a reply to: Akragon
I'm married, and never used, nor considered an online dating site. If I was
still single, I still wouldn't consider an online dating site.
That said, I don't think there's anything wrong with people doing so if that's what they feel is best for them.
To me, it seems it would be the opposite of what people hope it would be. They're hoping for less awkwardness, less time-consuming, improved
"filtering", more options. I would find it far more awkward to try to make a connection with someone I'm not speaking with in person.
I never "set out" to meet women, it always happened as part of life. Whether because a friend of a friend you hadn't met before attends a party you're
at, a fellow dog walker on the path ("beautiful dog" is a great pickup line), a co-worker, a friend's girlfriend's sister. I didn't spend time seeking
out women. Online dating/meeting seems awfully time-consuming to me.
The subtleties your subconscious mind detects and uses to provide you with positive, negative, or insightful cues about a person are basically
non-existent with online dating. My mind is a signficiantly better algorithmic calculator than any website's, and factors in an infinite number of
cues, rather than the "stats" entered into a person's profile on a website. Those cues can be so subtle you're not even aware of them consciously.
Slight movements of facial muscles and pupil dilation/constriction based on something you say or a movement you make tell you something in-person.
Besides the obvious personality-compatibility "Q&A" people go through with each other, when a lot of those subtle cues add up to a positive or
negative connection, both individuals "just know" whether taking things further makes sense. It's not magic or anything like that - it's rapid,
complex and massive information processing. Websites just don't do this. People interacting in person do, and do it faster than a webpage loads.
As far as more options - that can be true in some ways. Living in a small town of say 500 people means the internet opens you up to a lot more
people, however, it also only allows in those people who put themselves up for online dating. Still, people can leave themselves open to both, of
I believe life, in general, presents a much greater range of possibilities, and that pre-filtering via online services cuts out most of a person's
most ideal candidates. That isn't to say it doesn't work - it surely does work in some cases. Also, unlike myself, some people feel more comfortable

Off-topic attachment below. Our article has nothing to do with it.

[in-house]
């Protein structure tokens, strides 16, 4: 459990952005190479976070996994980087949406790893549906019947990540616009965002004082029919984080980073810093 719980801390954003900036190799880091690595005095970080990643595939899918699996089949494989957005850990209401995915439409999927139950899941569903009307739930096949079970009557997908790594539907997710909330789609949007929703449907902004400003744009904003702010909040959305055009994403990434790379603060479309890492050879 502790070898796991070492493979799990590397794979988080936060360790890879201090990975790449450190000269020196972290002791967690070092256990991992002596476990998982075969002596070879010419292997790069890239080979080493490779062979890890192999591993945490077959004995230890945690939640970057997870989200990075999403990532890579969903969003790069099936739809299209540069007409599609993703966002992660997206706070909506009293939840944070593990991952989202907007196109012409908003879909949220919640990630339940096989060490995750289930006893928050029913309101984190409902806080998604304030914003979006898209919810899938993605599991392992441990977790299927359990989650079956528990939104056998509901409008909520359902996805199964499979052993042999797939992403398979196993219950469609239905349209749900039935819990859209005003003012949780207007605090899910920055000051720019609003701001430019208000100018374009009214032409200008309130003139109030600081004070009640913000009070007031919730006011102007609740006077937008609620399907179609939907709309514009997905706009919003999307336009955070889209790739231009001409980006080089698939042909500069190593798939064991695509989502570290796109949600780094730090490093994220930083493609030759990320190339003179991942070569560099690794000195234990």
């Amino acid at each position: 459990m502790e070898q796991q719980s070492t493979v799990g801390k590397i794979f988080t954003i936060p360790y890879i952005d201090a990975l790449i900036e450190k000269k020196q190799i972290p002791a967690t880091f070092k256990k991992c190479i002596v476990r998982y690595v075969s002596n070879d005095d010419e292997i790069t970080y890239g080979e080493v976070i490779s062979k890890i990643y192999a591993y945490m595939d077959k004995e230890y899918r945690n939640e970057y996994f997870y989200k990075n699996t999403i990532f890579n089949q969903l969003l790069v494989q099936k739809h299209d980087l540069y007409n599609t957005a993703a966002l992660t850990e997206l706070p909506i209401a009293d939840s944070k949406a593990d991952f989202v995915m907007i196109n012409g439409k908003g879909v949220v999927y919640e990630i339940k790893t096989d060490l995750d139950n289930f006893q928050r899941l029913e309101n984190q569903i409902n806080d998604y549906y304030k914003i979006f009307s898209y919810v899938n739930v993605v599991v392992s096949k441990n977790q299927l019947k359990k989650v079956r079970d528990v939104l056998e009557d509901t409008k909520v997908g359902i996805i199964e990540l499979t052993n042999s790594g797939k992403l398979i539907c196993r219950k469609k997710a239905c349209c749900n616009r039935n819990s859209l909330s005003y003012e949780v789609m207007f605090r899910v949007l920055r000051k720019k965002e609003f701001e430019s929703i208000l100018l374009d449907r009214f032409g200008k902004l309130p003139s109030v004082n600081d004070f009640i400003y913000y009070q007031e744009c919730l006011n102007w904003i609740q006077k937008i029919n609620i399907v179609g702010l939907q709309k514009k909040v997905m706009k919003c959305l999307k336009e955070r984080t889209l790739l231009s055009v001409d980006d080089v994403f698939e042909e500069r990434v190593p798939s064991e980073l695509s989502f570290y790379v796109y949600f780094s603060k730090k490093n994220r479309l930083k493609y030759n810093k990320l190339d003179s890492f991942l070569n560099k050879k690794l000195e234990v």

meeting people based on profiles, "matching" preferences, and through the medium of a computer/phone than they do face to face. That's fine. For
people who are really bad judges of character, I could see how the filtering provided by such services could be helpful (if the people they're
considering are honest, of course.) The only way I see how it could be a time saver is for the type of person who actually dedicates time to trying
to meet people to date - which seems like a supremely miserable endeavor in my opinion.
I guess that's just my stream of thought / opinion on why it's not for me (if I were to be "looking") and never has been. It's so limiting, and
frankly, WAY too much effort, when meeting people is kind of a natural facet of being human.
I also find it fun to think on the many-years-long chain of events which led to me meeting my wife. Just one excerpt in the process: 17 years before
I met my wife (while in high school), a girl I was in Orchestra with mentioned a friend of hers to me who lived just a few blocks from me and was also
big into inline skating. She introduced us, we became great friends. As her younger brother grew up, he joined us in our skating and other adventures
and we became great friends as well. Years later, the brother was back in town, working a couple-months-long job about an hour south from me. He
used his GPS to find a bar in the area he was going to be in. The first place that popped up on the GPS, a TGIF, is the one he went to. I wasn't
aware he was back in town and hadn't seen him in a few years. I was supposed to be helping my brother rebuild part of his deck that day, but he had
something come up, so I drove down and met my buddy at the restaurant/bar. My future wife was working as a cocktail waitress there while going to
Thinking of the paths that led to our meeting is mind-boggling. If I hadn't taken up playing the double-bass in 4th grade, I wouldn't have been
friends with the girl who introduced me to the friend whose little brother was working for a small company which was just bought out by a large
Japanese corporation, who assigned him to lead the project he was driving to. On his way to his hotel, the moment in his drive he chose to have his
GPS search for a watering hole resulted in the place my future wife was working showing up as the first option. His decision to call me with the
"surprise! I'm in town, come drink with me!" coupled with my brother's change of plans...without that perception of an incredible chain of events, it
would all just feel too artificial to me.
If it works out in happiness for people, however, then I'm very happy for them, and I have nothing against it or against anyone's decision to do so.